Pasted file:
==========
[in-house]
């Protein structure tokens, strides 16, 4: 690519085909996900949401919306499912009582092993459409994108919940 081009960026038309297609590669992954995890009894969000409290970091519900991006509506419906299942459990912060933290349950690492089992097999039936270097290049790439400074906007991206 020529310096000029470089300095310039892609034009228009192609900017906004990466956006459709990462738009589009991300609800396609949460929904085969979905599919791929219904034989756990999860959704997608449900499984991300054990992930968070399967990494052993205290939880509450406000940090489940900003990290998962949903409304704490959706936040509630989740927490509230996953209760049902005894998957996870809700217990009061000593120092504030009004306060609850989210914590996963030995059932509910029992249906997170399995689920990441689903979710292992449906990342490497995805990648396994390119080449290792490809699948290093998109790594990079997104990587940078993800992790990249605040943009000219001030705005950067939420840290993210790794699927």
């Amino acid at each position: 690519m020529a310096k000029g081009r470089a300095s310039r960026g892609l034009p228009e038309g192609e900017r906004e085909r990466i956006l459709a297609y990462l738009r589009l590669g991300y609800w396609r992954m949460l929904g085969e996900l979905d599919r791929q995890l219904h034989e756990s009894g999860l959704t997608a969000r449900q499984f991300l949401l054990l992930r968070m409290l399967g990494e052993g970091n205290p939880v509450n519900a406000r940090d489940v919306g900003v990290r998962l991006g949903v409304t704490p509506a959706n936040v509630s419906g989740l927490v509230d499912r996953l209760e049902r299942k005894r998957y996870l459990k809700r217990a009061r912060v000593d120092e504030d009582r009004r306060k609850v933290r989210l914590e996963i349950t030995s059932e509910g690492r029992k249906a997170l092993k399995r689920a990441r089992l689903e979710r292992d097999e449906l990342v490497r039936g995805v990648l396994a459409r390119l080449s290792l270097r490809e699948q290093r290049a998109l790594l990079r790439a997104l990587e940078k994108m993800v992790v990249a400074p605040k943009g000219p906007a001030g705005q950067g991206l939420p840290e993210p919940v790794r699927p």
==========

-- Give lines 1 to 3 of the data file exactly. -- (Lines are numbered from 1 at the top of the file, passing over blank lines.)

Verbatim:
[in-house]
């Protein structure tokens, strides 16, 4: 690519085909996900949401919306499912009582092993459409994108919940 081009960026038309297609590669992954995890009894969000409290970091519900991006509506419906299942459990912060933290349950690492089992097999039936270097290049790439400074906007991206 020529310096000029470089300095310039892609034009228009192609900017906004990466956006459709990462738009589009991300609800396609949460929904085969979905599919791929219904034989756990999860959704997608449900499984991300054990992930968070399967990494052993205290939880509450406000940090489940900003990290998962949903409304704490959706936040509630989740927490509230996953209760049902005894998957996870809700217990009061000593120092504030009004306060609850989210914590996963030995059932509910029992249906997170399995689920990441689903979710292992449906990342490497995805990648396994390119080449290792490809699948290093998109790594990079997104990587940078993800992790990249605040943009000219001030705005950067939420840290993210790794699927």
């Amino acid at each position: 690519m020529a310096k000029g081009r470089a300095s310039r960026g892609l034009p228009e038309g192609e900017r906004e085909r990466i956006l459709a297609y990462l738009r589009l590669g991300y609800w396609r992954m949460l929904g085969e996900l979905d599919r791929q995890l219904h034989e756990s009894g999860l959704t997608a969000r449900q499984f991300l949401l054990l992930r968070m409290l399967g990494e052993g970091n205290p939880v509450n519900a406000r940090d489940v919306g900003v990290r998962l991006g949903v409304t704490p509506a959706n936040v509630s419906g989740l927490v509230d499912r996953l209760e049902r299942k005894r998957y996870l459990k809700r217990a009061r912060v000593d120092e504030d009582r009004r306060k609850v933290r989210l914590e996963i349950t030995s059932e509910g690492r029992k249906a997170l092993k399995r689920a990441r089992l689903e979710r292992d097999e449906l990342v490497r039936g995805v990648l396994a459409r390119l080449s290792l270097r490809e699948q290093r290049a998109l790594l990079r790439a997104l990587e940078k994108m993800v992790v990249a400074p605040k943009g000219p906007a001030g705005q950067g991206l939420p840290e993210p919940v790794r699927p």